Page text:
This sign of overstimulation, unfortunately, doesn’t give you time to react and de-escalate the situation. It’s called swatting, and if an overstimulated cat has ever swatted you, you know it’s not a lot of fun. The reason is that most cats extend their claws when they swat. That means you not only get a cat punch but in some cases, a nasty cut.

If your cat swats you, the best thing to do is leave them in peace until they calm down. Then, find some disinfectant and a Band-Aid.

Young domestic red cat bites womans hand
Image Credit: KAA photo, Shutterstock

4. Your Cat Assumes a Crouched Position

Over the millennia, cats have been forced to defend themselves from predators. When they do, they typically crouch down so that if the need arises, they can spring up and strike their attacker quickly and forcefully. An overstimulated cat will do the same thing because they think that they’re being attacked. If your cat goes into the crouched position, back off and give them their space.

If you don’t, you might have to deal with a cat attack that could leave you with several nasty scratches.

5. Your Cat’s Tail Is Lashing or Swooshing

Cat tails admittedly move in a very irregular fashion. However, if you see your cat’s tail lashing or swooshing back and forth rather forcefully and methodically, that’s a good sign that they’re overstimulated and getting upset. Indeed, the more and faster they lash their tail, the more upset the cat is.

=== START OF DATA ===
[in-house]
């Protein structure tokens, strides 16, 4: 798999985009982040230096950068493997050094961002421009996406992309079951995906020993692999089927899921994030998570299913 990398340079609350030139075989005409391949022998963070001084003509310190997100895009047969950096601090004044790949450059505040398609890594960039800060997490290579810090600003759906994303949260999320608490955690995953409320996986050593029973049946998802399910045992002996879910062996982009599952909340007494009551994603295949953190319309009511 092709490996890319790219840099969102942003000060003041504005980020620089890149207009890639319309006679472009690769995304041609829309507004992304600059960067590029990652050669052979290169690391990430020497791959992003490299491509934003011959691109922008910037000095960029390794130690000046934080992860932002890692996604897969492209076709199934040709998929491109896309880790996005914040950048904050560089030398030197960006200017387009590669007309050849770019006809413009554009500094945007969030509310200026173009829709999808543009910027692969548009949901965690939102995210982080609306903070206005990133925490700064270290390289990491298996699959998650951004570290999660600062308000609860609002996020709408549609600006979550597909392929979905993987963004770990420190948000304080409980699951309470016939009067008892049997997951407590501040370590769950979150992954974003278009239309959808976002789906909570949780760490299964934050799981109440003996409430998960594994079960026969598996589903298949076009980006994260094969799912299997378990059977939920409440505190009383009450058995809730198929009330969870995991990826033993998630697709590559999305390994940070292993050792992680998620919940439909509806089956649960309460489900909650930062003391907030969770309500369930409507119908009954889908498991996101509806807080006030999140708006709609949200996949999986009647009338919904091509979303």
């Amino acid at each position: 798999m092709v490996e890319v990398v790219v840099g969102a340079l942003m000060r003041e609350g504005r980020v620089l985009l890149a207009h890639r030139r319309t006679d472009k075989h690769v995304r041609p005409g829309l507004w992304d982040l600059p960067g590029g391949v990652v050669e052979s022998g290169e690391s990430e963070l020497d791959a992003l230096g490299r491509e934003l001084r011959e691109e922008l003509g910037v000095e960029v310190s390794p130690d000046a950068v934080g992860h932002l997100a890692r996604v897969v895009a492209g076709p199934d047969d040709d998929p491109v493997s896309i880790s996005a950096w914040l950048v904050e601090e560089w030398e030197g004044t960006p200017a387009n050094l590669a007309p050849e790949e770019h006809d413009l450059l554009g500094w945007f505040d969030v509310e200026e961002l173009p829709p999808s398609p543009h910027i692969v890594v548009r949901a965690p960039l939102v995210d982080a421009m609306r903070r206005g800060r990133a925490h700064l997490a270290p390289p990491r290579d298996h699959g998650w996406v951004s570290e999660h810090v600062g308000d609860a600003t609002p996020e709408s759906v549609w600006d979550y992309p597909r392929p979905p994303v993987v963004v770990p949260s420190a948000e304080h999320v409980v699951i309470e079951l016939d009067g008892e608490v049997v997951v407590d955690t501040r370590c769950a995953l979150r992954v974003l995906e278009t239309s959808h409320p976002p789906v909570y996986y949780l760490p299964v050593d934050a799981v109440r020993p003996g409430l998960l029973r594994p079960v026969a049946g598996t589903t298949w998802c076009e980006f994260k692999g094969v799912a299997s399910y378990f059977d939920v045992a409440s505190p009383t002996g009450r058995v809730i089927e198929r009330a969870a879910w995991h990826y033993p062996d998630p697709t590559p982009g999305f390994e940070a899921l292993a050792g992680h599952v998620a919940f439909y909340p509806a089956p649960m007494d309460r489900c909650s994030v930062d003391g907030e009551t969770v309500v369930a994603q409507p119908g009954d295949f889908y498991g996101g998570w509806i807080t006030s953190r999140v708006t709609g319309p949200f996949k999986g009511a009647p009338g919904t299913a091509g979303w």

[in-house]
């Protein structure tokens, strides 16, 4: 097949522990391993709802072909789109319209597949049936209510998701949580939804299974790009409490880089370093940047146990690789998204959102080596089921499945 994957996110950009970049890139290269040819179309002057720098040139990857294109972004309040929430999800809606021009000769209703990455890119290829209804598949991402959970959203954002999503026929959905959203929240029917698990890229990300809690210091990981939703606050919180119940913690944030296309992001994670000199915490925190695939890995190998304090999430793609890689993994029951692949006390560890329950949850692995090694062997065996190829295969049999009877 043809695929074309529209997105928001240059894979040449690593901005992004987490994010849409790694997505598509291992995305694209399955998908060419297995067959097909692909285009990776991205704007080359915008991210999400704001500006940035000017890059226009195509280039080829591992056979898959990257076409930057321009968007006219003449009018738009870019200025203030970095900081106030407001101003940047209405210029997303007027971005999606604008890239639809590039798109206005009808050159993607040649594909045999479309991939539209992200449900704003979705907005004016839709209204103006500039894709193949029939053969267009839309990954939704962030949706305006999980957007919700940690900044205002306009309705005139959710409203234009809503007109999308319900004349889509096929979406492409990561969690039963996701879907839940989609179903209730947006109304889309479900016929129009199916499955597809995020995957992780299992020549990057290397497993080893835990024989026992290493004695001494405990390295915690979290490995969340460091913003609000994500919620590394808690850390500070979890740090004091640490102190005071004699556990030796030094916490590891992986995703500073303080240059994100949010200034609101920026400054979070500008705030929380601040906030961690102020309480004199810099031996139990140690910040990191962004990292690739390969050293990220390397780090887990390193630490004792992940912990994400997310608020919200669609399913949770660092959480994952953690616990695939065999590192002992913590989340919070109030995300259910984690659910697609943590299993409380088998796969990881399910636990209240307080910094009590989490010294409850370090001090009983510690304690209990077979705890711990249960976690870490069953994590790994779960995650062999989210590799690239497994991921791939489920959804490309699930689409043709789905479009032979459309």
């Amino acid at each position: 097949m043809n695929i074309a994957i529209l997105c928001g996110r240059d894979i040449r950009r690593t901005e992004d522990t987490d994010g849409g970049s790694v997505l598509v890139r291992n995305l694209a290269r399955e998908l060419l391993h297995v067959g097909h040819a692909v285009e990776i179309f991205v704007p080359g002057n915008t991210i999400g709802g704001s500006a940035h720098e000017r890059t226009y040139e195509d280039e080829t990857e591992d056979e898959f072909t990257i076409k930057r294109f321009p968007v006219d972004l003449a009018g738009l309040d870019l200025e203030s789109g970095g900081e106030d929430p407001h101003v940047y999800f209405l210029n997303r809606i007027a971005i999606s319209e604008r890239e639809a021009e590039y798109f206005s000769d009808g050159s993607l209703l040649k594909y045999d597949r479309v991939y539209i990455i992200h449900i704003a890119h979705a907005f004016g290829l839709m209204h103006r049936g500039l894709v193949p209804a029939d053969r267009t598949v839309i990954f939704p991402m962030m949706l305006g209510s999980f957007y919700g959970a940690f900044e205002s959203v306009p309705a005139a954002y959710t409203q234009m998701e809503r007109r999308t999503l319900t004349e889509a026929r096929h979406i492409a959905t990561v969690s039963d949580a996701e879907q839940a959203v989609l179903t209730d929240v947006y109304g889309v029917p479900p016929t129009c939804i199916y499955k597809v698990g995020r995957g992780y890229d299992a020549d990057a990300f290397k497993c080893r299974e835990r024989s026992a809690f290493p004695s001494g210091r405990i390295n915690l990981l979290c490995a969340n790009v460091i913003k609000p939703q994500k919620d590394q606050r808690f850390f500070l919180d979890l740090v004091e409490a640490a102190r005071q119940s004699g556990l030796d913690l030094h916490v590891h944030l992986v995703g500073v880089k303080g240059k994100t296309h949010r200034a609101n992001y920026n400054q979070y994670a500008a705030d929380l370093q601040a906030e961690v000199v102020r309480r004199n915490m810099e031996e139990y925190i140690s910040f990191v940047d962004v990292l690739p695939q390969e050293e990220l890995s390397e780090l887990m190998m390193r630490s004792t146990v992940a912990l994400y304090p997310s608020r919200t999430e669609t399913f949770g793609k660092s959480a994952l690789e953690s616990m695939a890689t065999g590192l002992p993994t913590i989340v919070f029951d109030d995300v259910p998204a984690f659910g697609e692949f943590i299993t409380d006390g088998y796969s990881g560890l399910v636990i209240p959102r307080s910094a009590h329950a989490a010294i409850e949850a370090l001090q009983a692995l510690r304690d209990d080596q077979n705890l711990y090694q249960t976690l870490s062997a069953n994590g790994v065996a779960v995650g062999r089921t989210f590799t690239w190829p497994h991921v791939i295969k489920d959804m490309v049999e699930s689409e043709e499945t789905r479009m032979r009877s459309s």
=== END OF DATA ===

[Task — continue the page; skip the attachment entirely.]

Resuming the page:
As with the other signs, if your cat is lashing or swooshing their tail, stop petting them, and leave them alone until they calm down.

angry calico cat lying on edge of bed wagging tail
Image Credit: KristiBlokhin, Shutterstock

6. Your Cat Is Growling or Hissing at You

A growling or hissing cat is the universal sign that they aren’t in the mood to be messed with. Ignoring this sign is not a good idea and could lead to getting swatted, bitten, or worse. Growling or hissing is one of the telltale signs of a cat that’s been overstimulated and a clear indication that whatever you’re doing is displeasing to them.

It’s also clear that you should back off and leave them in peace until their anger and fear pass.

7. Your Cat Nips You

When a cat is overstimulated, your touch can become overwhelming for them, and they will lash out to protect themselves. To do this, they might choose one of their best weapons, their teeth. Usually, an overstimulated kitty will nip first, clearly indicating that they’re not amused. In some cases, they will go right to biting if they feel overtly threatened.

Whatever the case, if your cat starts using their teeth, back off quickly and let them calm down.